Frogs and more Frogs


From:    Ray Legge, Resource Manager Huntley Meadows Park

To:    Joseph Alexander, Supervisor, Lee District

Subject:    The Frogs of Manchester Lakes

Date:    August 7, 1986

General Natural History

The abundant frogs that appear on the sidewalks, doors, walls, and other exterior surfaces at Manchester Lakes are gray treefrogs. These common frogs are small amphibians, between 1 1/4 and 2 1/2 inches in length. Gray treefrogs are mottled gray in color, but an individual's color may change from off-white to dark gray to a light green. As the name implies the gray treefrog is an accomplished climber because of its suction-cup-like toes. Gray treefrogs may be distinguished from other frogs appearing in the area by their suction-cup toes, grayish color, and white patches below both eyes.

Gray treefrogs gather around slow-running bodies of water in this area during nights of May through August to breed and are rarely seen at other times. Males attract female treefrogs with a short musical twill. Mating occurs in the water and eggs are laid in groups of 10 to 40. The eggs hatch into tadpoles in 4 to 5 days. The tadpole stage lasts 45 to 64 days during which time the frogs eat plant material. They do not eat mosquitoes in the tadpole stage. During metamorphosis the frogs switch from gills to lungs, from a plant diet to a meat diet, and from swimming to walking or jumping. After the tadpoles transform into adults the frogs spend most of their time on land. As adults, treefrogs eat insects, either from the ground or from trees or buildings.

Other frogs such as Bullfrogs, Green Frogs, Southern Leopard Frogs and American and Fowler's Toads are present at Manchester Lakes but are found only in low numbers and do not climb on buildings.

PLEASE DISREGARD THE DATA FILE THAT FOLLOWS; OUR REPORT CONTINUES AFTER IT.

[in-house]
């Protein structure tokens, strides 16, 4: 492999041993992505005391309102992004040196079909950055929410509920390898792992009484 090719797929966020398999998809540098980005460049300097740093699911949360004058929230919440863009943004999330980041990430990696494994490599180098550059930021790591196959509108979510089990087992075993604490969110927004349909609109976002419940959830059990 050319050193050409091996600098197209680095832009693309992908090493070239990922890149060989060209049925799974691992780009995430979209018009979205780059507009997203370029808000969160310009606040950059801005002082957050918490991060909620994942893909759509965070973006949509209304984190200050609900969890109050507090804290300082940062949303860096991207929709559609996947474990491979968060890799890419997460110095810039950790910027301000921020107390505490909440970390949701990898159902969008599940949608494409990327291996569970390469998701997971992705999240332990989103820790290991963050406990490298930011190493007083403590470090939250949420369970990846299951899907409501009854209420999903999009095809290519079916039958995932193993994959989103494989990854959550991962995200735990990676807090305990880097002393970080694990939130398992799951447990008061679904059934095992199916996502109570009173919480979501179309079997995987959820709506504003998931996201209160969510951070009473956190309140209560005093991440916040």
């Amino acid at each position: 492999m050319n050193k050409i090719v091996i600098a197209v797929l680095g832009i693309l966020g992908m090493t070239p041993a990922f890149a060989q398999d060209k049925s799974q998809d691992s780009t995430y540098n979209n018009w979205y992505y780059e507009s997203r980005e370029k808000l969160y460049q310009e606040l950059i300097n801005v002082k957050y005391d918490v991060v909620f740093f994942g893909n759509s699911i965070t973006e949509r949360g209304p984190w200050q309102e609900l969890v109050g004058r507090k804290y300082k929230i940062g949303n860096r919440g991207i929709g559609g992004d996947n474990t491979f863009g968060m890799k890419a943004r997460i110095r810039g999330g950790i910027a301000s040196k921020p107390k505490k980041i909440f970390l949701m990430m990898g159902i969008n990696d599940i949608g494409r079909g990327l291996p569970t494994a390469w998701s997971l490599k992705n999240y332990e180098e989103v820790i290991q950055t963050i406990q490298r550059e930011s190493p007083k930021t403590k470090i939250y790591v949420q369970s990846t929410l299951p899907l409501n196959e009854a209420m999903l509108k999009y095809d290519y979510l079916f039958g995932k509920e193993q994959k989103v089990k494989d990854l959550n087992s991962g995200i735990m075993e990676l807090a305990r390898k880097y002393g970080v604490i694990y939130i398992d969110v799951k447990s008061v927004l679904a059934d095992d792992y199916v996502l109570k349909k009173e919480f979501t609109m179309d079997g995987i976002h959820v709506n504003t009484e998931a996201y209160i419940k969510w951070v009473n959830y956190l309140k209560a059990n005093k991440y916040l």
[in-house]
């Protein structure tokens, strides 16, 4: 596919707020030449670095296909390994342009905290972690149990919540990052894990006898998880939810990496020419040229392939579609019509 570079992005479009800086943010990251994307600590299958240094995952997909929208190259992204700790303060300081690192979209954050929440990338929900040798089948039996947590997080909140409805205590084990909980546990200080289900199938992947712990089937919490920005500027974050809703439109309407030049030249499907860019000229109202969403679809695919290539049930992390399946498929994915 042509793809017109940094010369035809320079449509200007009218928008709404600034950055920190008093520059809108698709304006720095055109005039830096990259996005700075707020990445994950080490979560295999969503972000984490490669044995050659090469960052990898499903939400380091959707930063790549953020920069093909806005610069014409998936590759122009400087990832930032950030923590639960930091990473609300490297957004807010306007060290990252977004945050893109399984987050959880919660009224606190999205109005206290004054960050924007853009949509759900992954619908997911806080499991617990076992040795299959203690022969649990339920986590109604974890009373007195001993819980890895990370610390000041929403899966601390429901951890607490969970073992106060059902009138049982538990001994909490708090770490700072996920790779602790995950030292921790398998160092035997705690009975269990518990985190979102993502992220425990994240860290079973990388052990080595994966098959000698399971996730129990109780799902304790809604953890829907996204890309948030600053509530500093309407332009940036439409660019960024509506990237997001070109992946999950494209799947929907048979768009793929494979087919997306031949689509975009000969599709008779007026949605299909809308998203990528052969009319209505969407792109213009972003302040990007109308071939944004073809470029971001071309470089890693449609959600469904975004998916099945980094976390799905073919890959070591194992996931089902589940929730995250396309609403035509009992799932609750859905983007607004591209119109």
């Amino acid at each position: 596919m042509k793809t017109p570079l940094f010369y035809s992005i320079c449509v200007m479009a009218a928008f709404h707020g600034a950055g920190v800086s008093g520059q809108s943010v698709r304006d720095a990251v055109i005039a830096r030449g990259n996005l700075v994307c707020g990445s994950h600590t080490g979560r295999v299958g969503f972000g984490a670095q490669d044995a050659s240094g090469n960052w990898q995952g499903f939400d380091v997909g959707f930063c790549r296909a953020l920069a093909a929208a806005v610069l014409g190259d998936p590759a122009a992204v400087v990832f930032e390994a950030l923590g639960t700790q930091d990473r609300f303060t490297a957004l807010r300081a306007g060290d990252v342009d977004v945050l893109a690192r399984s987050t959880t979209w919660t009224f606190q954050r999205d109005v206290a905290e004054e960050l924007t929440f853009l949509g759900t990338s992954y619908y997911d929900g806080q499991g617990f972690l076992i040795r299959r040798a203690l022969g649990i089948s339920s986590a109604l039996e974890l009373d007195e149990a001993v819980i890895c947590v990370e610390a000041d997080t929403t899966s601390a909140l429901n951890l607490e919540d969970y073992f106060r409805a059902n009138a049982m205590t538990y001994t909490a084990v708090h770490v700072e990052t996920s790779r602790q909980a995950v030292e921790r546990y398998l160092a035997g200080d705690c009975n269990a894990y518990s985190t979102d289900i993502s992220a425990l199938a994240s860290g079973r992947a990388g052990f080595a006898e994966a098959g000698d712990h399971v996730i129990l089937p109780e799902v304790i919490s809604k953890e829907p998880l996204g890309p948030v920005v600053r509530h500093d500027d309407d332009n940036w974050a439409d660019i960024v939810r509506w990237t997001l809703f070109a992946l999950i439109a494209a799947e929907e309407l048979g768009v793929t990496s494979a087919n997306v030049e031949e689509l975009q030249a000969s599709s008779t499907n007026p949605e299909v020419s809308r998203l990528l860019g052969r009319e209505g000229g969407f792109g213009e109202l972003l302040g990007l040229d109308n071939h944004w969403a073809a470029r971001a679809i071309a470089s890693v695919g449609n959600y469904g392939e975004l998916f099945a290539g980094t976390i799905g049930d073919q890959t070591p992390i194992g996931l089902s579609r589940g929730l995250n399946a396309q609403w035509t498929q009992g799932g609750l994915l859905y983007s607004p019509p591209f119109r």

Specific Questions

Gray treefrogs are probably so numerous at Manchester Lakes for several reasons. Manchester Lakes probably resides on habitat formerly occupied by treefrogs. Frog numbers will probably decrease with successive summers as frogs move or are unable to reproduce. The numbers of tadpoles and adult frogs will decrease as predators such as fish and insects appear at Manchester Lakes.

Gray treefrogs are not intelligent creatures, nor are they attracted to lights, but they are smart enough to frequent areas where insects are to be found, such as any outside lights left on. Treefrogs are largely nocturnal hunters and usually rest in hiding places during the day. Light posts are one possible way to lure treefrogs from porches.

There are no frog-killing agents or repellents yet developed, as frog plagues are largely unknown. Other sprays such as insecticides are largely ineffective and impractical. Because treefrogs are vertebrates like humans, substances which harm them are likely to be dangerous to dogs, cats and humans.

Although gray treefrogs are eaten by many animals, it is not practical to "import" such predators. It is also unlikely that the large number of gray treefrogs at Manchester Lakes will attract undesirable predators such as raccoons and snakes.

Partial chlorination of Manchester Lakes may kill some eggs and tadpoles during their aquatic life but chlorine will damage other aquatic life more than gray treefrogs.

The seasonality of treefrog abundance at Manchester Lakes is largely unexplained. As gray treefrogs begin breeding no earlier than May, reaching greatest numbers in June or July, adults would not be congregating in great numbers until June and young would not begin their terrestrial life until at least mid-June. As Manchester Lakes residents reported greatest numbers of frogs in April, another earlier-breeding species may be responsible for the high April numbers. It may have been spring peepers, a frog that resembles the gray treefrog but may be distinguished by the x-mark on its back.

Advantages of Gray Treefrogs

The presence of the gray treefrogs around the houses of Manchester Lakes indicates that insects are plentiful and these frogs undoubtedly catch thousands of undesirable insects. Although the frogs are found in large numbers on the outside walls they are not likely to seek shelter inside houses. Frogs require fairly cool, very wet areas for resting and hibernation.

Although frogs are unusually numerous at Manchester Lakes and thus bothersome and unattractive to some, easy solutions are not known. Lakes attract frogs, and lights attract insects which attract frogs. Chemicals which may kill or repel frogs are ineffective and likely to cause more problems than they solve.

These notes were compiled by Fairfax County Park Authority staff with assistance from Dr. Roy McDiarmid, a frog expert at the Smithsonian Institution.

Additional Reading

cc: Gary Roisum
    Gil Aldridge
    Bill Beckner